I’m Thinking About Keeping Bees, What Do I Need To Know?

Beekeeping is a wonderful hobby and there are many reasons why people start keeping bees. If you are thinking that this might be something you would be interested in please read the following-

‘Save the Bees’. A great marketing campaign to increase knowledge and improve habitats for over 270 species of bee in the Uk. This worthy campaign has been hijacked and over-simplified to promote the honey bee to the detriment of all other bees.

Whereas honey bees in the UK and Europe are doing well, solitary bees and bumble bees are really struggling.  If you want to start beekeeping because you want to ‘save the bees’ then your interest would be much better focused on protecting or creating habitats for bumble bees and solitary bees. If you need some ideas on how you can help, we have developed a solitary bee and bug trail located at our apiary in Hinchingbrooke Park, Huntingdon.

Still interested in keeping bees, then read on…..

The natural way honey bees reproduce is through swarming where the old queen leaves with half the colony, leaving behind a virgin queen/s to continue. Responsible beekeepers try to manage this behaviour and are generally successful although they can still be caught out!

Firstly, swarming is managed by inspecting hives every 5-7 days from mid-April to mid-July.  This means you can’t go on a 2 week holiday during this period.

Secondly, the techniques to manage swarming require extra beekeeping equipment which require storage and the money to buy it of course!

Thirdly, when bees swarm they are trying to find a new place for their colony. They favour places at least 3-4m above the ground with a decent sized space to build wax comb and store honey and an entrance they can defend. If your hives are located in your garden near to other houses then a swarm will naturally find their way into cavity walls, chimneys, soffits, bell towers, sheds, summer houses etc. etc. Therefore, if you live in a built up area we would not recommend keeping bees in your garden. However, you could consider an ‘out apiary’ which is well away from buildings.

Fourthly, we recommend you have a minimum of two hives i.e. more money and more storage required!  This is because if your virgin queen fails to get mated, is badly mated or fails to return from her mating flights then you can place a frame of eggs from your other hive into the queenless hive. The worker bees should be able to raise a new queen.  The alternative is that you buy another queen (more money) from a UK based company.

Still interested in keeping bees? Then keep reading…….

At certain times of the year bees can be very defensive, for example in late summer when marauding wasps try to gain entry to the hive.  They can also become defensive due to the genetics of the queen (more money when you buy a new queen to replace her). It really is very unpleasant being bombarded by bees trying to sting you and follow you all the way back to your car or to the house.  Generally, the beesuit and gloves you wear will protect you from most stings but if you are allergic or react badly or a member of your family does then keeping bees may not be for you.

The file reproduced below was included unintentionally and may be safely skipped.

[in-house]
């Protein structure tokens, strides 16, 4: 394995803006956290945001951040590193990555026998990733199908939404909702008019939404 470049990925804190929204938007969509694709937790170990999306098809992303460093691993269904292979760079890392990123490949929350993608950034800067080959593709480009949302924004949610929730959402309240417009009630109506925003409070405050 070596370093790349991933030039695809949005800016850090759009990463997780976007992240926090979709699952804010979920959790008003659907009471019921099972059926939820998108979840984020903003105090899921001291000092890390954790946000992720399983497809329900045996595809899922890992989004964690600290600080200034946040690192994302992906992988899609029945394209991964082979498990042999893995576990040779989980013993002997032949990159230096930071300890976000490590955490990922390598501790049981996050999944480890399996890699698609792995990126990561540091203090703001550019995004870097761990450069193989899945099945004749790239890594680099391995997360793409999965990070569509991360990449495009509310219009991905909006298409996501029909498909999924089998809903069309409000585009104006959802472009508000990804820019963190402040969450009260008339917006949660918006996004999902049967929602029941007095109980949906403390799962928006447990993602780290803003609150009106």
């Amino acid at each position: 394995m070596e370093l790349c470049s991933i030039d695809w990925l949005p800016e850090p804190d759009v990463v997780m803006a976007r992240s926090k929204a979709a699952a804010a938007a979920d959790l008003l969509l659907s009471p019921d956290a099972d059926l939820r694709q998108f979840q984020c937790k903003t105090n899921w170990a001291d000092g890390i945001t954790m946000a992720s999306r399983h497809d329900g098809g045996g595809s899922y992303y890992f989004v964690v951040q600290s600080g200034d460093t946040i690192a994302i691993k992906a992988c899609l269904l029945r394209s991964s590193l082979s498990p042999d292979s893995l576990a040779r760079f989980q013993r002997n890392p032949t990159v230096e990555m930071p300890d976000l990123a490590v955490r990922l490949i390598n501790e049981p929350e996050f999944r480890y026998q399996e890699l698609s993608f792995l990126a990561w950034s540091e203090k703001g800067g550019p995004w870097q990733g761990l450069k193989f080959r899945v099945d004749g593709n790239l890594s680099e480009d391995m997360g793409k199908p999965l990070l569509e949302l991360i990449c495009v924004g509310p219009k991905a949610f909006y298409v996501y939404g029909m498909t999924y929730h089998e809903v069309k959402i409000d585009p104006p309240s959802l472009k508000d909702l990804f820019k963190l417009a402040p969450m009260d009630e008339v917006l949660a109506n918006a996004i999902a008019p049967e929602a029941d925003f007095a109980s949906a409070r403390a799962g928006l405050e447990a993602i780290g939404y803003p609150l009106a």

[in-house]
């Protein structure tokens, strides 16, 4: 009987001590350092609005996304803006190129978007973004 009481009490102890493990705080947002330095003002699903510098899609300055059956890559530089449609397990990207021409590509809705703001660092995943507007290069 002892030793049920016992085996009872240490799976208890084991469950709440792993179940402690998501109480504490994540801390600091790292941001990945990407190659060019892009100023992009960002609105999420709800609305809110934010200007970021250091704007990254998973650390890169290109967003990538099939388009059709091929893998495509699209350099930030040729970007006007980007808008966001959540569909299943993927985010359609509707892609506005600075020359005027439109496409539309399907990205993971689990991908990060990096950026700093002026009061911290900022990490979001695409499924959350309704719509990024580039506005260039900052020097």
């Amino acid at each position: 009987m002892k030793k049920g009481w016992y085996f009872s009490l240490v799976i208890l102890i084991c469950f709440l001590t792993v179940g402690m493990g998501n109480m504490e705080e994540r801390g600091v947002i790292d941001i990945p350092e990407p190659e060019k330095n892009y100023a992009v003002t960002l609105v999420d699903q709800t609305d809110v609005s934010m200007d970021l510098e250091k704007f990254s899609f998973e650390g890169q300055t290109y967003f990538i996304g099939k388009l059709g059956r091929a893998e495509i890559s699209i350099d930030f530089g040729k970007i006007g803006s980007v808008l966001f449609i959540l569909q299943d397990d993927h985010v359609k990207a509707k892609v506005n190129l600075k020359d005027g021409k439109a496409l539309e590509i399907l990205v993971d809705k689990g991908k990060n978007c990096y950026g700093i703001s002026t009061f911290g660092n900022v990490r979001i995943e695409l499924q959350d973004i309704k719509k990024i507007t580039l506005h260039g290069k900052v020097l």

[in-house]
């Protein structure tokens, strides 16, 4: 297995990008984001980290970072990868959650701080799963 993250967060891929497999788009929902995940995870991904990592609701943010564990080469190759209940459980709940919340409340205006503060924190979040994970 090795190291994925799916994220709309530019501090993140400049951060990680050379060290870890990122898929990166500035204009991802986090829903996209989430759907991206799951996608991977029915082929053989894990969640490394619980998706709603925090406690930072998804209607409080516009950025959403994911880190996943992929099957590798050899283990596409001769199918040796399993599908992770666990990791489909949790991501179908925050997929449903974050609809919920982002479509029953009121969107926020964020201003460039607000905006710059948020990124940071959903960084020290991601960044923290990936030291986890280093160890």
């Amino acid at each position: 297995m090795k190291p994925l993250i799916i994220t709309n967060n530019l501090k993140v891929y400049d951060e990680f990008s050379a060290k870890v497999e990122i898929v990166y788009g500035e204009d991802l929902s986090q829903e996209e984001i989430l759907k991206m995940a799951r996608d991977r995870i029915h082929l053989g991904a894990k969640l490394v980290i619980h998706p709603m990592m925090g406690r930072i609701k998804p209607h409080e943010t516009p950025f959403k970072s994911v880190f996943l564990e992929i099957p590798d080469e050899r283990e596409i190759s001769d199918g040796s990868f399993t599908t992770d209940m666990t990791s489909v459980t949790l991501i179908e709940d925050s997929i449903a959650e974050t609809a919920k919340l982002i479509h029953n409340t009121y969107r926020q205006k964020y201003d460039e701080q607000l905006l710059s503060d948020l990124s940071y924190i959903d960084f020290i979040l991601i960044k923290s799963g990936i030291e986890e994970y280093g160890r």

Before you buy the two hives and all the frames, foundation, tools etc. required to start your beekeeping journey we recommend you join a beekeeping association and attend a beginners’ course that has a practical element.  Huntingdonshire Beekeepers’ Association runs beginners’ courses and an apiary where you can gain practical experience. It also runs taster sessions where you can have a two hour session with an experienced beekeeper to see if you actually like being in a beesuit, putting your hands in a hive and being surrounded by lots and lots of bees!

A quality made bee suit, gloves, smoker, hive tools etc will cost about £200-£300.

After you have paid your membership fee, completed your beekeeping course and found a suitable site location you will now be in a better position to decide on the type of hive you will buy and where to get your bees. A well made cedar hive with frames will cost about £500. You will need two, so your budget is £1000. Then you need to get your bees. A nucleus of bees, which has a proven laying queen and has been treated for varroa will cost circa £180-£280.  You could capture a swarm but there is no provenance for the queen and bees. Usually, you do not know where they have come from and whether or not they are carrying any diseases…..did we mention yet about European Foul Brood? This is a notifiable disease of bees where you will have to destroy and burn your hives if found.  It is highly prevalent in the Cambridgeshire area.

Last, should you be so fortunate to have bees that produce enough honey for you to take some then you will need an extractor and associated equipment. Each full super box of honey will weigh about 20lbs, which you will need to be able to lift and move when you are carrying out your inspections.

If you are still interested in keeping bees please book your bee taster session with the Apiary Manager.